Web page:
It’s early days yet, with the case yet to proceed to trial; it was originally supposed to begin in October but has yet to be properly rescheduled. If it’s found that Tesla was negligent in its promotion and delivery of an unsafe Autopilot system, it could be liable for damages not just in this case, but in all manner of other crashes in recent years.

However, Tesla won’t be playing softball when the case moves ahead. It will be coming off a recent victory in California, where a jury found 9-3 that the company was not responsible for the death of Micah Lee in 2019. Lee passed away after his Model 3 veered off the road into a tree, reportedly while under the command of Autopilot. However, the jury found for Tesla, with the company’s lawyers alleging the crash was down to human error. It followed on from a similar win in a case involving a non-fatal crash that was heard in California earlier this year.

This case would be bucking the trend if Tesla is found to be at fault. That could be a boon to other individuals that may be seeking restitution of their own from incidents involving potential Autopilot failures. Banner’s attorneys will have their work cut out as they battle what is likely a very seasoned legal team that has been fighting these cases before. Drivers, owners, and the auto industry at large will be watching this case as a bellwether for whether an automaker will be held responsible for the actions of its cars under so-called “self driving” control.

Image credits: Tesla, Tesla via YouTube screenshot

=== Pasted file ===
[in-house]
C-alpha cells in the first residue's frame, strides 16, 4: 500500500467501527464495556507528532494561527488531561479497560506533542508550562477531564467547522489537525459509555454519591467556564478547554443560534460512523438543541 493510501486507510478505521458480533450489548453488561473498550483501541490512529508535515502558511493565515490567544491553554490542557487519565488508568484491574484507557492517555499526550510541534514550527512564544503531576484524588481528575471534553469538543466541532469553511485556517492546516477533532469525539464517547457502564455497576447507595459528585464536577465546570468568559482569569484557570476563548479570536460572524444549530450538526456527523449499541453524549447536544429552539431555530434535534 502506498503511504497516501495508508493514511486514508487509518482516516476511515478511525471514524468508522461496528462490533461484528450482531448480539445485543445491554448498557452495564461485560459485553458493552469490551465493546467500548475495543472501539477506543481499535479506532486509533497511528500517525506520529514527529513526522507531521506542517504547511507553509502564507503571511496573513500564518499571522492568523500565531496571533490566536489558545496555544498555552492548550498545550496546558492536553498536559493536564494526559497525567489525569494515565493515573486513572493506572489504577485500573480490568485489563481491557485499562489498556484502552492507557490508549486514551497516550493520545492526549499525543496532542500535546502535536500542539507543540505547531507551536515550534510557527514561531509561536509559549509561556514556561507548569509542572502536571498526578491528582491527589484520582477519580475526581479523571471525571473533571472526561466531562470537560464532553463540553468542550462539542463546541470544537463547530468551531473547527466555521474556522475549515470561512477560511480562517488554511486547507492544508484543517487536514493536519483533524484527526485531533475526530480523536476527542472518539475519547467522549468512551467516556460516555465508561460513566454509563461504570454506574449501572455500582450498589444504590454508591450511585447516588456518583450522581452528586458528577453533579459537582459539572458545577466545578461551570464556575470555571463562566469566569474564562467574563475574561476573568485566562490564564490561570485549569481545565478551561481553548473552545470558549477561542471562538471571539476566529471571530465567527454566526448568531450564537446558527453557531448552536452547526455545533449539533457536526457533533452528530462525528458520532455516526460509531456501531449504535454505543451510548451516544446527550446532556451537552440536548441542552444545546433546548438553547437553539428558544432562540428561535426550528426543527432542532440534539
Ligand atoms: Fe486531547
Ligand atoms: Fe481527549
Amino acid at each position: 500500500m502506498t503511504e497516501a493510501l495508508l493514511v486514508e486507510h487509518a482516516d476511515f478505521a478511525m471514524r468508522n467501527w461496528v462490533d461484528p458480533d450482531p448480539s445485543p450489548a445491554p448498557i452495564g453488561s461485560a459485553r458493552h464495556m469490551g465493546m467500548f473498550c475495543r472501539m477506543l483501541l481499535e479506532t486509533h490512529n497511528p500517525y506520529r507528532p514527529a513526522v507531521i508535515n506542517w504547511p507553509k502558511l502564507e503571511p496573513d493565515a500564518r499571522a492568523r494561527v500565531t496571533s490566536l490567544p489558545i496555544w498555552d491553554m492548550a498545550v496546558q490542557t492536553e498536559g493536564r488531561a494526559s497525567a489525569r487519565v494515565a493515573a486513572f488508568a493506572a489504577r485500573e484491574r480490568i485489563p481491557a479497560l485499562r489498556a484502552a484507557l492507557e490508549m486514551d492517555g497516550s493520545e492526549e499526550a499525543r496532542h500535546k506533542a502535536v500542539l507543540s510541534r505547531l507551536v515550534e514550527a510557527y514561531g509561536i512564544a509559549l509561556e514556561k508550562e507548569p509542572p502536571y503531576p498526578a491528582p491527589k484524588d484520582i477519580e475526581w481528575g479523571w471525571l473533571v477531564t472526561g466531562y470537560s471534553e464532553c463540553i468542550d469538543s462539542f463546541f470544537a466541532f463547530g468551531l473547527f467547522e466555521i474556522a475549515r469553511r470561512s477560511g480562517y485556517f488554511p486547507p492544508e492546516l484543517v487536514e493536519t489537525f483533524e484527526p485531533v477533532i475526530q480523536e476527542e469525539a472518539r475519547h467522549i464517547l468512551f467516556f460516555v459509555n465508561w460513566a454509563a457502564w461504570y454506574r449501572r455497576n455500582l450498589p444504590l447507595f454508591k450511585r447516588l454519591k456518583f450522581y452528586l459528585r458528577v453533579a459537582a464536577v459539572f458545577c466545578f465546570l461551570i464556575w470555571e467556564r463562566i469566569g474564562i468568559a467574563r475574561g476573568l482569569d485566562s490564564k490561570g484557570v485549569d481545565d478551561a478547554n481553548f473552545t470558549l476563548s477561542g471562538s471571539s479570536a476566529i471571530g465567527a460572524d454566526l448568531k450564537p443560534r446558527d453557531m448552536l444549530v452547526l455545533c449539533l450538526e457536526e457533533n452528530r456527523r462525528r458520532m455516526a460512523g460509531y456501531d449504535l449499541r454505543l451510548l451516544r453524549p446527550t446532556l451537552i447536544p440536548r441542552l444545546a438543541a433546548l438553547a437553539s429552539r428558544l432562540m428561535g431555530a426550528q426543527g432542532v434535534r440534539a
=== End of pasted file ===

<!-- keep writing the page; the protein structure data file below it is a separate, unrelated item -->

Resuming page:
Share on facebook
Facebook
Share on whatsapp
WhatsApp
Share on twitter
Twitter
Share on linkedin
LinkedIn
Share on reddit
Reddit
Subscribe
Notify of
18 Comments
Inline Feedbacks
View all comments
Factoryhack
Factoryhack
3 months ago

Tesla has always been clear in their owner’s manual and web site that FSD requires the driver to be touching the steering wheel and paying full attention to the road.

Unfortunately, a certain amount of people are flaming idiots. Tractor trailer rigs are kinda hard to miss, and they certainly aren’t moving fast when crossing in front of you.

I would expect this case will not result in any liability from Tesla.

If it were to go the other way, I suppose yet another Pyrrhic victory for idiots everywhere.

Urban Runabout
Urban Runabout
3 months ago
Reply to  Factoryhack

Yet there’s no sensor ensuring the driver actually IS touching the steering wheel – much less in the driver’s seat of the car – while misleadingly-named “Full Self Driving” is in operation.

Unlike other manufacturers which have more advanced systems and require more driver interaction while their Supercruise or whatever are in play.

Heck – Mercedes-Benz now even makes owners watch a training video in the car before they’re allowed to enable their new Level 3 systems. Who at Tesla is ensuring drivers are reading their owners manuals and understanding their Level 2 limitations?

Harvey Park
Harvey Park
3 months ago
Reply to  Urban Runabout

You’re implying FSD Stans can read.

Factoryhack
Factoryhack
3 months ago
Reply to  Urban Runabout

I own a Tesla, and yes, there is a sensor to ensure you are touching the wheel when auto pilot is engaged. It gives you a screen warning.

If you don’t respond with pressure on the wheel, it turns off auto pilot for the rest of your trip.

Urban Runabout
Urban Runabout
3 months ago
Reply to  Factoryhack

Since when was that added?